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Chemistry

Nina Fefferman

Evolutionary biologist and epidemiologist Nina Fefferman uses mathematical models to chart how individual choices ripple outward to affect whole groups, helping create strategies to save populations from endangered tortoises to human communities stricken by disease.

Joyce Jacobson Kaufman

Joyce Jacobson Kaufman’s groundbreaking work in chemistry and physics led to major advancements for the designs of compounds ranging from pharmacological drugs to rocket fuel.

Irene Caroline Diner Koenigsberger

Irene Caroline Diner Koenigsberger discovered the molecular structure of rubber but refused to patent her work, making her discovery available to all.

Mildred Cohn

Biochemist Mildred Cohn used new technology to measure organic reactions in living cells.

May Brodbeck

May Brodbeck’s career in the sciences ran the gamut from teaching high school chemistry to exploring fundamental philosophical questions about the nature of human consciousness.

Elsa Neumann

Elsa Neumann earned a doctorate in physics from the University of Berlin in 1899, nine years before women were officially allowed to study there, becoming the university’s first woman graduate.

Gerty Theresa Cori

Gerty Cori’s work on carbohydrate metabolism, which changed our understanding of diabetes and other diseases, earned her the Nobel Prize for Medicine, making her the first American woman and third woman ever given the honor.

Gertrude Elion inducted into the Jewish-American Hall of Fame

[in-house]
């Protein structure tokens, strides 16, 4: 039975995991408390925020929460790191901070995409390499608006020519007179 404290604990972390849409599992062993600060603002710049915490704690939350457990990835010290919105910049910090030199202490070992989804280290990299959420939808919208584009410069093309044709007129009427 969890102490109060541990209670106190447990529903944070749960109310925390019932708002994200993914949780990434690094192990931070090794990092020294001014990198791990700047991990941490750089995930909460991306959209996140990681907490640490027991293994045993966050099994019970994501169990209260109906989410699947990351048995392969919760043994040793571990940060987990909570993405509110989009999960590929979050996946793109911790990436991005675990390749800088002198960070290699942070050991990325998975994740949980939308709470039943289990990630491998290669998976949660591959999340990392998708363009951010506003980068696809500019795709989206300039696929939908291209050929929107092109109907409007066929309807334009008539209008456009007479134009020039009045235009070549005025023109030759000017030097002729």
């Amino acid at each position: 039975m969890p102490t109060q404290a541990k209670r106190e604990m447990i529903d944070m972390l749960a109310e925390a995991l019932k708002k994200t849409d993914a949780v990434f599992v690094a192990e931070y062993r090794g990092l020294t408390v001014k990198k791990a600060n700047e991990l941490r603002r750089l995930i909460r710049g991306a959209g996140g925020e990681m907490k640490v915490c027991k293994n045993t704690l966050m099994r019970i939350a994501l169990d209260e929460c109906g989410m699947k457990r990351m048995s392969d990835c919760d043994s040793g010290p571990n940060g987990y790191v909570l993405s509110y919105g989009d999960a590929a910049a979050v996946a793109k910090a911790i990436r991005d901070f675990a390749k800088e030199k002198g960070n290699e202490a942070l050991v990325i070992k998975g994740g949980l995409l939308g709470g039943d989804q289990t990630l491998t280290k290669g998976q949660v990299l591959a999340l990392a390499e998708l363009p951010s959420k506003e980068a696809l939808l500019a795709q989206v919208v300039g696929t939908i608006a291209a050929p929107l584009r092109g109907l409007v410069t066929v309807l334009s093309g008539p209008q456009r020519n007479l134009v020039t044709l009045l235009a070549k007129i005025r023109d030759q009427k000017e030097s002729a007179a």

JWA Woman of Valor Gertrude Elion has been chosen as the 2011 honoree to be inducted into the Jewish-American Hall of Fame. Dr. Gertrude Elion joins nine women previously inducted into the Jewish-American Hall of Fame: Henrietta Szold (1976), Golda Meir (1978), Rebecca Gratz (1981), Emma Lazarus (1983), Ernestine Rose (1984), Barbra Streisand (1997), Ida Straus (1998), Bess Myerson (2001), and Lillian Wald (2007). Biographies of all the honorees can be found here.

Rosalyn Sussman Yalow, 1921 - 2011

A Jewish woman whose father-in-law is a rabbi, who keeps a kosher home, who invites her lab assistants to Passover seders, and worries about them catching colds is not the typical image of a Nobel Prize winner. But it is the image of Rosalyn Yalow, the first woman born and educated in the United States to win a Nobel Prize in a scientific field.

Mildred Cohn, 1913 - 2009

Mildred Cohn's scientific career could perhaps be described as a series of silver linings. She displayed a tremendous intellectual talent in her early years—having completed her undergraduate degree in chemistry at Hunter College (then a women's school) before the age of 18, designing a model of a combustion engine by 21, and obtaining a PhD under legendary chemist and Nobel laureate Harold Urey by 24—that today would make her the pick of the scientific litter.

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How to cite this page

Jewish Women's Archive. "Chemistry." (Viewed on December 21, 2014) <http://jwa.org/tags/chemistry>.

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